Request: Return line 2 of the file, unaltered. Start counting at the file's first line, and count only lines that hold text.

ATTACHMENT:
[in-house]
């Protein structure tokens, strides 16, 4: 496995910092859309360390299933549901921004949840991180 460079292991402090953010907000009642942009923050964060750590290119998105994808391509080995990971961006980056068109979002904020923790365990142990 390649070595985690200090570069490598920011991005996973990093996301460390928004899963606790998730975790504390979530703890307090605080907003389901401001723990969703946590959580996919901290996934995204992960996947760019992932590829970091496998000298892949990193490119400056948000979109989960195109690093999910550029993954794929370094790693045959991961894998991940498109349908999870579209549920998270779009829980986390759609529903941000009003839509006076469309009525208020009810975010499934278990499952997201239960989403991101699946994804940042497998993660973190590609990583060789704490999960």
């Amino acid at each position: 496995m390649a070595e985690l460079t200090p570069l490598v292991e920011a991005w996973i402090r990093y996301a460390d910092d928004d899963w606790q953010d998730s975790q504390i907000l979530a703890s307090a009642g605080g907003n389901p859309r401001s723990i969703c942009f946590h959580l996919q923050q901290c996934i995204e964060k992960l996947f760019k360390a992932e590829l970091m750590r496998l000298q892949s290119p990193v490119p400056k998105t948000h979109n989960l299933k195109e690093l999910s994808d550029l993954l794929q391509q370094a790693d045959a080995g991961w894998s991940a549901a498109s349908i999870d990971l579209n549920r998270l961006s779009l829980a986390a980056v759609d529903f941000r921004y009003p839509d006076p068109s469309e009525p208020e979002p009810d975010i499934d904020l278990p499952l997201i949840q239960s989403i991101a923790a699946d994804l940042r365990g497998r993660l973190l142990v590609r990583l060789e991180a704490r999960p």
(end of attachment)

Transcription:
């Protein structure tokens, strides 16, 4: 496995910092859309360390299933549901921004949840991180 460079292991402090953010907000009642942009923050964060750590290119998105994808391509080995990971961006980056068109979002904020923790365990142990 390649070595985690200090570069490598920011991005996973990093996301460390928004899963606790998730975790504390979530703890307090605080907003389901401001723990969703946590959580996919901290996934995204992960996947760019992932590829970091496998000298892949990193490119400056948000979109989960195109690093999910550029993954794929370094790693045959991961894998991940498109349908999870579209549920998270779009829980986390759609529903941000009003839509006076469309009525208020009810975010499934278990499952997201239960989403991101699946994804940042497998993660973190590609990583060789704490999960």